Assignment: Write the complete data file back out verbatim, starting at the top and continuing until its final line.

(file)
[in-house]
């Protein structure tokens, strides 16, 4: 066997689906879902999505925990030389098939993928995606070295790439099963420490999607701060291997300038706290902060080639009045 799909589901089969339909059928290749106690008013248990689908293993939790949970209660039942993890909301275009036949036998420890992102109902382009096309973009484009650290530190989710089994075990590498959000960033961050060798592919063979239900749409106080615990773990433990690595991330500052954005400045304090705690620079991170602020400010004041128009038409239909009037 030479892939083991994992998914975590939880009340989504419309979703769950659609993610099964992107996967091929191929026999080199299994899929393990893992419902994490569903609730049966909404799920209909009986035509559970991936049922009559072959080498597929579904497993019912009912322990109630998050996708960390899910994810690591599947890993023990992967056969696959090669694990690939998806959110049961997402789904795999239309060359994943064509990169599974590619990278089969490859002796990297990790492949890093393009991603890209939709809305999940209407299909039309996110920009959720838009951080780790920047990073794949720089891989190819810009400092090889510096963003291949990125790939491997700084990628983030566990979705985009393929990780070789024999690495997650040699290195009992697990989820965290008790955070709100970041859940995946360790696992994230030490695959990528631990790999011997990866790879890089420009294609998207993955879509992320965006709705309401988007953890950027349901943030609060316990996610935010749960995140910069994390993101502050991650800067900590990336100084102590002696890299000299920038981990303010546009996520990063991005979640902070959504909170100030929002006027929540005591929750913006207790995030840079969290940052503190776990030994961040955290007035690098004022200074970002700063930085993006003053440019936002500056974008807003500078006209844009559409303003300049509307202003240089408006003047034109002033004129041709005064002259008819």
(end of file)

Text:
[in-house]
């Protein structure tokens, strides 16, 4: 066997689906879902999505925990030389098939993928995606070295790439099963420490999607701060291997300038706290902060080639009045 799909589901089969339909059928290749106690008013248990689908293993939790949970209660039942993890909301275009036949036998420890992102109902382009096309973009484009650290530190989710089994075990590498959000960033961050060798592919063979239900749409106080615990773990433990690595991330500052954005400045304090705690620079991170602020400010004041128009038409239909009037 030479892939083991994992998914975590939880009340989504419309979703769950659609993610099964992107996967091929191929026999080199299994899929393990893992419902994490569903609730049966909404799920209909009986035509559970991936049922009559072959080498597929579904497993019912009912322990109630998050996708960390899910994810690591599947890993023990992967056969696959090669694990690939998806959110049961997402789904795999239309060359994943064509990169599974590619990278089969490859002796990297990790492949890093393009991603890209939709809305999940209407299909039309996110920009959720838009951080780790920047990073794949720089891989190819810009400092090889510096963003291949990125790939491997700084990628983030566990979705985009393929990780070789024999690495997650040699290195009992697990989820965290008790955070709100970041859940995946360790696992994230030490695959990528631990790999011997990866790879890089420009294609998207993955879509992320965006709705309401988007953890950027349901943030609060316990996610935010749960995140910069994390993101502050991650800067900590990336100084102590002696890299000299920038981990303010546009996520990063991005979640902070959504909170100030929002006027929540005591929750913006207790995030840079969290940052503190776990030994961040955290007035690098004022200074970002700063930085993006003053440019936002500056974008807003500078006209844009559409303003300049509307202003240089408006003047034109002033004129041709005064002259008819």